According to Exodus 12 the actual Biblical calendar puts the beginning of the year in the Spring (an obviously logical place to begin new things). So, what do we do? Well, many people celebrate the modern civil Western New Year on January 1, which isn’t biblical either, but is based on the Gregorian calendar, the original goal of which was to change the date of Easter. In 1582, when Pope Gregory XIII introduced his Gregorian calendar, Europe adhered to the Julian calendar, first implemented by Julius Caesar in 46 B.C.E.

So, to interact with people in the world we live in today, some accommodations are regularly made. Suffice to say, every day is a new day, and as the prophet Jeremiah wrote: “This I recall to my mind, therefore have I hope. It is of the Lord’s mercies that we are not consumed, because his compassions fail not. They are new every morning: great is thy faithfulness” (Lamentations 3:21-23). May we keep this in mind as we go through our days and years, whenever we may begin them.

A Trumpet… for you!

One significant aspect of the Feats of Trumpets is its prophetic meaning, but to explain that, a little back story is required here. A few years ago I wrote a research paper for a class at SES on this topic entitled A Case for a Pre-Tribulation Rapture, which I have excerpted here. I hope you enjoy it, and if you would like a copy of the full paper click here.

What about The Last Trumpet?

The question regarding the last trumpet from 1 Corinthians 15:51 is often used to support the Post-Trib view: “in a moment, in the twinkling of an eye, at the last trumpet.” Which trumpet is this ‘last trumpet’? There are seven trumpet judgments in Revelation (9:2-11:15), as well as other references to trumpets in the same book (1:10; 4:1). Often the reference is made to Revelation 11:15 as the last trumpet in 1 Corinthians 15. However, one must remember that at the time Paul wrote to the Corinthians, John would not receive and write the Revelation for another thirty or forty years, which would likely be a different generation. While it is possible that the Spirit of God could prophetically inspire Paul to write verse 51 for a future referent, Paul’s immediate audience in Corinth would have no way to interpret what it meant, which would not explain the very mystery he claimed to be revealing.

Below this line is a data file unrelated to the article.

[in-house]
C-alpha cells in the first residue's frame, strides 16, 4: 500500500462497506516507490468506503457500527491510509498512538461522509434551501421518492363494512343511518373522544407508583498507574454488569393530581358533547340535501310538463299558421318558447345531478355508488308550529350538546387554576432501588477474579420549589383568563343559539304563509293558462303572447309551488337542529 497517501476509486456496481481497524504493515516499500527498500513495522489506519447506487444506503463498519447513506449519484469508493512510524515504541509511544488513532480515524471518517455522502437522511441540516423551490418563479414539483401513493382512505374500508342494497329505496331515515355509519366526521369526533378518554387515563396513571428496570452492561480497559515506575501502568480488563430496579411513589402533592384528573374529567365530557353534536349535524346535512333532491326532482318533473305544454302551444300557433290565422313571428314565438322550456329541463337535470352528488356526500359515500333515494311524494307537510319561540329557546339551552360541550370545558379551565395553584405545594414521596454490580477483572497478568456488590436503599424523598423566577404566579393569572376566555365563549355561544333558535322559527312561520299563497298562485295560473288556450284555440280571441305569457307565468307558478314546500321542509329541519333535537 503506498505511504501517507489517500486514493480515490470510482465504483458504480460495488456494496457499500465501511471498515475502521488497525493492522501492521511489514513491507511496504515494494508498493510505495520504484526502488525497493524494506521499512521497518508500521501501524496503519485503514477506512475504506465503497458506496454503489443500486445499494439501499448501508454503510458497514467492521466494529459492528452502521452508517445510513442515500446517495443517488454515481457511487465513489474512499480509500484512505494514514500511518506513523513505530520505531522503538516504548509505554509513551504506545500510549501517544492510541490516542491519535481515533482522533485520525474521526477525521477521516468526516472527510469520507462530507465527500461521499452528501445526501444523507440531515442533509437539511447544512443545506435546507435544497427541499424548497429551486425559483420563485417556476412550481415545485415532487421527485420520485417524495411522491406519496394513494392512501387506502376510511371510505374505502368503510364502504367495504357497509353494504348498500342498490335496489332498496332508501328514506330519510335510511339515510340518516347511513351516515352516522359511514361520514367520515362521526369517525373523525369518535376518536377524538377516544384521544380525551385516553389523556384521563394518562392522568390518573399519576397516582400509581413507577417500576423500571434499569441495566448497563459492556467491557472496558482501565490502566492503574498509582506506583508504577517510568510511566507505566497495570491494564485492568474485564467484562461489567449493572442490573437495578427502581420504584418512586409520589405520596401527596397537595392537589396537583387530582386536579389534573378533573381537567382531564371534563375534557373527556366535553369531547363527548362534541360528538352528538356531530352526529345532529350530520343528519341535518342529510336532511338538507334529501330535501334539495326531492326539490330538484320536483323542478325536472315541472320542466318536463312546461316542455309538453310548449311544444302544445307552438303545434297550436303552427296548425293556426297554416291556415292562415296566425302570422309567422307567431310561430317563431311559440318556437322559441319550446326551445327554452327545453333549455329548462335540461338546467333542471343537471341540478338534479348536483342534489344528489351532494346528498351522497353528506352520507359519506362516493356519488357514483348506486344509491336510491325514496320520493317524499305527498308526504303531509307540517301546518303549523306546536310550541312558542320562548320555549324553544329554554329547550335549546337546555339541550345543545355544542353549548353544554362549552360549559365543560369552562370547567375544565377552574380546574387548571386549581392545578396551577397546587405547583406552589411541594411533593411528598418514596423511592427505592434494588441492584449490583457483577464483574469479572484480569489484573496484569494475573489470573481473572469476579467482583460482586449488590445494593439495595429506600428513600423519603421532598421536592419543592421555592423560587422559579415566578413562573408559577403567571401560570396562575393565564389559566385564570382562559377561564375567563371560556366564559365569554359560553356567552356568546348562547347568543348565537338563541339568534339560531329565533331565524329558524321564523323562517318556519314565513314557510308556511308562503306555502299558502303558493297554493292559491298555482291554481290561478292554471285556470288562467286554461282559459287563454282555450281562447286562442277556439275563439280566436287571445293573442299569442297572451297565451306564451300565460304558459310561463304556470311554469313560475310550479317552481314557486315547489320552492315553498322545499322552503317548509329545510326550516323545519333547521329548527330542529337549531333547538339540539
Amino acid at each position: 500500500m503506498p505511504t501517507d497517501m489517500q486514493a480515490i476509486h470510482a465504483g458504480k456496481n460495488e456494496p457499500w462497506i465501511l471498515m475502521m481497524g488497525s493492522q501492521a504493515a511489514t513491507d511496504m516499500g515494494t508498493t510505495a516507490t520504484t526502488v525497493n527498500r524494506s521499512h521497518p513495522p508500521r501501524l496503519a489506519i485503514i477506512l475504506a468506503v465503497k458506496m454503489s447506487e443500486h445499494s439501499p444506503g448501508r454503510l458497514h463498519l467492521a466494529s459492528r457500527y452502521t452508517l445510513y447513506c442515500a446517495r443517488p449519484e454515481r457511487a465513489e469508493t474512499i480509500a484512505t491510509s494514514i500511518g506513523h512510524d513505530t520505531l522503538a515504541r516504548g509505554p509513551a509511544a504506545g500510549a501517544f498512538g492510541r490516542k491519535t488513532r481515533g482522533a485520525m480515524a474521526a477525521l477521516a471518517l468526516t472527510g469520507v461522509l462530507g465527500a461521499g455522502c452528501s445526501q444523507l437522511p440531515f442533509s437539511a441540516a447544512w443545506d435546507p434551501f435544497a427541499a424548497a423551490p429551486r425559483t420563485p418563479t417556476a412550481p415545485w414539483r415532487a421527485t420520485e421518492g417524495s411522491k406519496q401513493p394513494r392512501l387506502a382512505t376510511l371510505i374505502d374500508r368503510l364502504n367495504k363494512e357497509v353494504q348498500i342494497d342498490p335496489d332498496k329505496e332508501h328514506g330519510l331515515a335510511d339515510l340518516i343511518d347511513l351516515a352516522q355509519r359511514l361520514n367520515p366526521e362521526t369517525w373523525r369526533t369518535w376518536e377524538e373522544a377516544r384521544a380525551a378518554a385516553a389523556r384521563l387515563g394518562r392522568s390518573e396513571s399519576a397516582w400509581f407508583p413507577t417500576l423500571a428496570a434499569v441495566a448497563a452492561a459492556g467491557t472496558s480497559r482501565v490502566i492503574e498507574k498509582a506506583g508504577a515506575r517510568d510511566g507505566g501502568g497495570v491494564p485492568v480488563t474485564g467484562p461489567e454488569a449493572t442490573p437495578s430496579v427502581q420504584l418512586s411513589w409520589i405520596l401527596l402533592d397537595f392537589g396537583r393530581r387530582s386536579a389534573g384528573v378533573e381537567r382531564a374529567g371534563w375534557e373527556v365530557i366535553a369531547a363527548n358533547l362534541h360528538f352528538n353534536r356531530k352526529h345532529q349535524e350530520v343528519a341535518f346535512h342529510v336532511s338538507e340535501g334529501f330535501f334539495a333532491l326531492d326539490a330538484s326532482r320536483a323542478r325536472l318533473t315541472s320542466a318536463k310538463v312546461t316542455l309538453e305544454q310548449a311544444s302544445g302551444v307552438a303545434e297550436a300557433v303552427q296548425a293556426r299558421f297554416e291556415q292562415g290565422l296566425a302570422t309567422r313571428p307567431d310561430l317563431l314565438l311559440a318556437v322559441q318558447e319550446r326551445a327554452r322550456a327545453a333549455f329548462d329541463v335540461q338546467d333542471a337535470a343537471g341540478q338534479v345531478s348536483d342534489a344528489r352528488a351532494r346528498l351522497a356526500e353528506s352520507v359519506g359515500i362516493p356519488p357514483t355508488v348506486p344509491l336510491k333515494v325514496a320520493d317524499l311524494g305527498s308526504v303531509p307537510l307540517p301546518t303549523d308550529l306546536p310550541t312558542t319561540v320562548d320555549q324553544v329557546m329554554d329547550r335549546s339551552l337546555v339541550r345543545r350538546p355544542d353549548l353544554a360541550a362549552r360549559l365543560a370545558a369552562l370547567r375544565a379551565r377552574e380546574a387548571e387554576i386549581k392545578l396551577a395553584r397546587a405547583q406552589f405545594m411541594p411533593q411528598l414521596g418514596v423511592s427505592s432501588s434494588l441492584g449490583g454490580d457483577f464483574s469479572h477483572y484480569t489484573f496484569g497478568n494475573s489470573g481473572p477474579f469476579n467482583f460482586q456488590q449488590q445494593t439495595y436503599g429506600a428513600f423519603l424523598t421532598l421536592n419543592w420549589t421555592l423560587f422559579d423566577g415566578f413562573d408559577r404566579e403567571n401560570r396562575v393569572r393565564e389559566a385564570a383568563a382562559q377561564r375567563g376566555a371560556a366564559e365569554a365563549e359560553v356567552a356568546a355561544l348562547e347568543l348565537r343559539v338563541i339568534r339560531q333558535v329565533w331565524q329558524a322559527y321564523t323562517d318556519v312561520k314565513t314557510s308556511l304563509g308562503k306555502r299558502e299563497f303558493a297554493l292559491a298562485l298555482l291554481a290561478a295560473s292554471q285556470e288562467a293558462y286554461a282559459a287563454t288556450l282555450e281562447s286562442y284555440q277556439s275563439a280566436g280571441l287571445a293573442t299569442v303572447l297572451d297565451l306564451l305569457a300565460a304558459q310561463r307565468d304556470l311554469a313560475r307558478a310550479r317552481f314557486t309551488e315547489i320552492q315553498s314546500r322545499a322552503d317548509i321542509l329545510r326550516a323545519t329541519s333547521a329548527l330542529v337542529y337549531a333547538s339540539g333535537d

So, what is the last trumpet? The answer may be found in the mysterious, prophetic nature of the seven feasts that God gave to Israel in Leviticus 23. In the same letter to the Corinthians, Paul references Passover/Unleavened Bread, where he exhorts the Jewish and Gentile believers to celebrate Passover in light of the New Covenant, “Clean out the old leaven so that you may be a new lump, just as you are in fact unleavened, for Christ [Messiah] our Passover also has been sacrificed” (1 Cor. 5:7); also First Fruits fulfilled in the Resurrection:

“Now Christ has been raised from the dead, the first fruits of those who are asleep. 21 For since by a man came death, by a man also came the resurrection of the dead. 22 For as in Adam all die, so also in Christ all will be made alive. 23 But each in his own order: Christ the first fruits, after that those who are Christ’s at His coming (1 Cor. 15:20-23).

The Corinthians were apparently familiar with the feast days God gave to Israel, thus a quick overview of the feasts will be helpful for us here.